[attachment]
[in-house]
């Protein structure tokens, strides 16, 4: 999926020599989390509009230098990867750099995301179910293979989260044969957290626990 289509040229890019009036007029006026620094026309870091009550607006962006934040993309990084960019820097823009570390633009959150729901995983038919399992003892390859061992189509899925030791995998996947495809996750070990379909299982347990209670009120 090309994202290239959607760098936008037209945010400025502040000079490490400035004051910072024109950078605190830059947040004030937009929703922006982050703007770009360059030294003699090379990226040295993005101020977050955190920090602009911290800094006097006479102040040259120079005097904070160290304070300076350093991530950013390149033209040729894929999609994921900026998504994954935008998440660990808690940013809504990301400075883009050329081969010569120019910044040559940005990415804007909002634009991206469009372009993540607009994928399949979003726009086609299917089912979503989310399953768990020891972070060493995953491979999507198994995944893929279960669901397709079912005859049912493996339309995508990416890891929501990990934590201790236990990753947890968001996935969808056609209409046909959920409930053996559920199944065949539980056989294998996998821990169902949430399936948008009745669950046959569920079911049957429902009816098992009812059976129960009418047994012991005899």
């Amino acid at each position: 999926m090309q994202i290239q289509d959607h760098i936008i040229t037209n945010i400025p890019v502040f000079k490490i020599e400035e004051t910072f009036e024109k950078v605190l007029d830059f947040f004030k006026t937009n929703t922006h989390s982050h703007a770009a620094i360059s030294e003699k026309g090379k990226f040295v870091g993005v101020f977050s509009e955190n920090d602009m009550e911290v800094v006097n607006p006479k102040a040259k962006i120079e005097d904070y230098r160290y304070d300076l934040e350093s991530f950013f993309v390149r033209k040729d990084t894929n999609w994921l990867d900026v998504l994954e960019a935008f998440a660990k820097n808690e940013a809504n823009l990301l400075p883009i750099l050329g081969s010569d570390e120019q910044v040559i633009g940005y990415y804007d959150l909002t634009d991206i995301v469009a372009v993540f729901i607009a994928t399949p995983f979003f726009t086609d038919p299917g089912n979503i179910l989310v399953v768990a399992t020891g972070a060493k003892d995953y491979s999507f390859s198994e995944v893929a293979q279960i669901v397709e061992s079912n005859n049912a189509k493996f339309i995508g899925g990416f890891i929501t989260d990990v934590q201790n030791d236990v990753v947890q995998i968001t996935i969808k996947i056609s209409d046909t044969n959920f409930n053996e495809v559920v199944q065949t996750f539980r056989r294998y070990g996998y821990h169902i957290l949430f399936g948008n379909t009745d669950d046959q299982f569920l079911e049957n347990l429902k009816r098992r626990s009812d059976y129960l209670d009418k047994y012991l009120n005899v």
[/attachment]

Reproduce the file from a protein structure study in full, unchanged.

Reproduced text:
[in-house]
């Protein structure tokens, strides 16, 4: 999926020599989390509009230098990867750099995301179910293979989260044969957290626990 289509040229890019009036007029006026620094026309870091009550607006962006934040993309990084960019820097823009570390633009959150729901995983038919399992003892390859061992189509899925030791995998996947495809996750070990379909299982347990209670009120 090309994202290239959607760098936008037209945010400025502040000079490490400035004051910072024109950078605190830059947040004030937009929703922006982050703007770009360059030294003699090379990226040295993005101020977050955190920090602009911290800094006097006479102040040259120079005097904070160290304070300076350093991530950013390149033209040729894929999609994921900026998504994954935008998440660990808690940013809504990301400075883009050329081969010569120019910044040559940005990415804007909002634009991206469009372009993540607009994928399949979003726009086609299917089912979503989310399953768990020891972070060493995953491979999507198994995944893929279960669901397709079912005859049912493996339309995508990416890891929501990990934590201790236990990753947890968001996935969808056609209409046909959920409930053996559920199944065949539980056989294998996998821990169902949430399936948008009745669950046959569920079911049957429902009816098992009812059976129960009418047994012991005899």
């Amino acid at each position: 999926m090309q994202i290239q289509d959607h760098i936008i040229t037209n945010i400025p890019v502040f000079k490490i020599e400035e004051t910072f009036e024109k950078v605190l007029d830059f947040f004030k006026t937009n929703t922006h989390s982050h703007a770009a620094i360059s030294e003699k026309g090379k990226f040295v870091g993005v101020f977050s509009e955190n920090d602009m009550e911290v800094v006097n607006p006479k102040a040259k962006i120079e005097d904070y230098r160290y304070d300076l934040e350093s991530f950013f993309v390149r033209k040729d990084t894929n999609w994921l990867d900026v998504l994954e960019a935008f998440a660990k820097n808690e940013a809504n823009l990301l400075p883009i750099l050329g081969s010569d570390e120019q910044v040559i633009g940005y990415y804007d959150l909002t634009d991206i995301v469009a372009v993540f729901i607009a994928t399949p995983f979003f726009t086609d038919p299917g089912n979503i179910l989310v399953v768990a399992t020891g972070a060493k003892d995953y491979s999507f390859s198994e995944v893929a293979q279960i669901v397709e061992s079912n005859n049912a189509k493996f339309i995508g899925g990416f890891i929501t989260d990990v934590q201790n030791d236990v990753v947890q995998i968001t996935i969808k996947i056609s209409d046909t044969n959920f409930n053996e495809v559920v199944q065949t996750f539980r056989r294998y070990g996998y821990h169902i957290l949430f399936g948008n379909t009745d669950d046959q299982f569920l079911e049957n347990l429902k009816r098992r626990s009812d059976y129960l209670d009418k047994y012991l009120n005899v």